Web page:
There are no major tournaments in Azarenka’s home country of Belarus. But this dry part of the United States is an area that feels like home. After leaving her home city of Minsk to find better training opportunities, she lived in Arizona as a teenager and later bought a house in Manhattan Beach, California, in the Los Angeles area.
She won the singles title at Indian Wells in 2012 and 2016, the year she looked set to dominate the women’s game. Instead, she became pregnant with their son Leo and skipped the tour for about a year. After her return, she was unable to compete relentlessly and was unable to leave California at one stage due to a long-running custody battle with her ex-boyfriend, Billy McKegg.
But she’s still hit some high notes: above her run in the finals of the US Open last year. And she is still one of the purest ball strikers and best returners in the women’s game.
“I was looking at you several times,” Badosa told 32-year-old Azarenka at Sunday’s post-match ceremony. “I remember telling my coach that I hope one day I can play like him.”
“Thank you for inspiring me so much,” Badosa said. “I wouldn’t be here without you.”
Azarenka was on her way to becoming a three-time women’s singles champion for the first time at Indian Wells on Sunday. After losing the first set in 90-degree temperatures, she came back to win the second set as Badosa struggled to get the same consistency from the baseline.
Azarenka radiated positive energy throughout the match, pumping his fists and moving purposefully between points. Although Badosa took a 2-0 lead in the final set, Azarenka did not give up. She fought back 2-2 and then broke the Spaniard’s serve 4-4 for a chance to serve for the match.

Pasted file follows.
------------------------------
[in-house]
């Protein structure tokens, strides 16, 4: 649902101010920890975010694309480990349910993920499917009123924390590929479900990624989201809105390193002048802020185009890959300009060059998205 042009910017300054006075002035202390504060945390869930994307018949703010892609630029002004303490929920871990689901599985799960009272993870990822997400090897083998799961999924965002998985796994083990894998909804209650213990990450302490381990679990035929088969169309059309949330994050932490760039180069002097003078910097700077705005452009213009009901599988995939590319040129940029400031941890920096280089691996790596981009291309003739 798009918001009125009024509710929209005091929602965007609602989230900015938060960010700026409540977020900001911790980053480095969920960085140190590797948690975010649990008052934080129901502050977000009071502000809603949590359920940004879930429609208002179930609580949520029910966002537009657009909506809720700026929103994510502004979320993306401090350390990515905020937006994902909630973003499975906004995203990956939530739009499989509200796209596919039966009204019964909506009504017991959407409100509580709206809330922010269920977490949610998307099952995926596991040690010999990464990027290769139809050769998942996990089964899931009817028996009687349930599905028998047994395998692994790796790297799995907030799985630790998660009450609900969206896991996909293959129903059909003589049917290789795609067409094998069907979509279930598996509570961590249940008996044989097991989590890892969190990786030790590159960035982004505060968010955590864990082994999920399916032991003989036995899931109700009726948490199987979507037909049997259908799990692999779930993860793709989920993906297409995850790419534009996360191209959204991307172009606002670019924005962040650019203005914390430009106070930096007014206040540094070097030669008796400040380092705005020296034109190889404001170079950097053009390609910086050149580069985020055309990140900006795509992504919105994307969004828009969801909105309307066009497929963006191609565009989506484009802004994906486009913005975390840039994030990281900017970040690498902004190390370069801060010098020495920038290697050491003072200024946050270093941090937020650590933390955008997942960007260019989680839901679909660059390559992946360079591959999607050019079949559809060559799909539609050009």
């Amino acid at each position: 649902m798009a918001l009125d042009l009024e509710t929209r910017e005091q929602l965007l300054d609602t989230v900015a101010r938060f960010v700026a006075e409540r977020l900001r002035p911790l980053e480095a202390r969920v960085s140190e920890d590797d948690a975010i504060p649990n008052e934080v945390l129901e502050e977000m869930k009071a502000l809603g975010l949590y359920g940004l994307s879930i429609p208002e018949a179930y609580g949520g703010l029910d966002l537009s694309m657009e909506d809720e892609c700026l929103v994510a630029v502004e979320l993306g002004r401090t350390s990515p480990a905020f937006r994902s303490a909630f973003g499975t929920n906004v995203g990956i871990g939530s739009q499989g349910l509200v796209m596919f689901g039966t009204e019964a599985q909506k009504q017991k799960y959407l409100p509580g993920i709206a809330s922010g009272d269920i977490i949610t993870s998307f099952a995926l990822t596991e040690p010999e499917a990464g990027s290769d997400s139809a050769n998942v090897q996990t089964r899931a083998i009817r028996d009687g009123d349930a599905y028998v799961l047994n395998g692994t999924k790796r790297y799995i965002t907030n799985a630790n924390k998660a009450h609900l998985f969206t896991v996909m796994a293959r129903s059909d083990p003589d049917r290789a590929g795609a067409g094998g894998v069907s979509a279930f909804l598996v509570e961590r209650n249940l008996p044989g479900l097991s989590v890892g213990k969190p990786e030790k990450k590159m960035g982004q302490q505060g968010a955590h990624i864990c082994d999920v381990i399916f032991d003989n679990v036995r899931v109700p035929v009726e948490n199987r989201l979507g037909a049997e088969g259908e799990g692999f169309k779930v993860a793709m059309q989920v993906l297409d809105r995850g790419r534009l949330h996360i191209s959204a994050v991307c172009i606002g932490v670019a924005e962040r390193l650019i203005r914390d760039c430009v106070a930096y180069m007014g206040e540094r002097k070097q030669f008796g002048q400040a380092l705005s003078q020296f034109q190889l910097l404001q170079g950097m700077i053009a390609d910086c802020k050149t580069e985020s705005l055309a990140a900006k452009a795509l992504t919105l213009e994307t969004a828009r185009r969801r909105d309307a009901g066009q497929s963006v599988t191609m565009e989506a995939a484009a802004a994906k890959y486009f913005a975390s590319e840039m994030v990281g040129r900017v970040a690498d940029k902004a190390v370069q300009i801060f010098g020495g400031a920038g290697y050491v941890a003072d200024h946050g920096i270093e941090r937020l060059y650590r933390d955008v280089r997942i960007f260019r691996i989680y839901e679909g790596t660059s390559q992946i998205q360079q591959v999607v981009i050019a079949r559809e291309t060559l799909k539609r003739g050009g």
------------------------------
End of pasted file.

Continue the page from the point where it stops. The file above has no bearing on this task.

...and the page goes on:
At 30–0, Azarenka was just two points from the win, but after nearly three hours of the title chase, she lost her way, making unforced errors on the next four points, losing her serve and leaving Badosa at 5–5. Letting go back to hunting. .
He didn’t miss the opportunity to lead the ensuing tiebreaker, taking a sharp 3-0 lead, defeating a forehand winner to extend the lead to 4-1, and then finishing the match on his first championship point with another forehand winner. Gave.
It was quite the finishing touch on the biggest win of Badosa’s career, and she immediately dropped her racket, fell on the court and started crying with her hands covering her face.
After the win, he thanked his support team and tournament director Tommy Haas, saying it was “a dream come true.”
“I know it’s been a very difficult time, so I appreciate all you’ve done,” Badosa told Haas.
It has indeed been an unusual and challenging edition of this prestigious tournament, which was canceled in 2020 due to the pandemic and was delayed till October this year. But although female stars like Ashleigh Barty, Naomi Osaka and Serena Williams were missing and the crowd was much smaller than usual, the 2021 BNP Paribas Open was the last worthy of the event’s hard-earned reputation.
If everything goes according to plan, there are no guarantees in the coronavirus era, Badosa will defend their biggest title in just five months’ time. The 2022 edition is scheduled to be played in its normal window from March 7 to 20.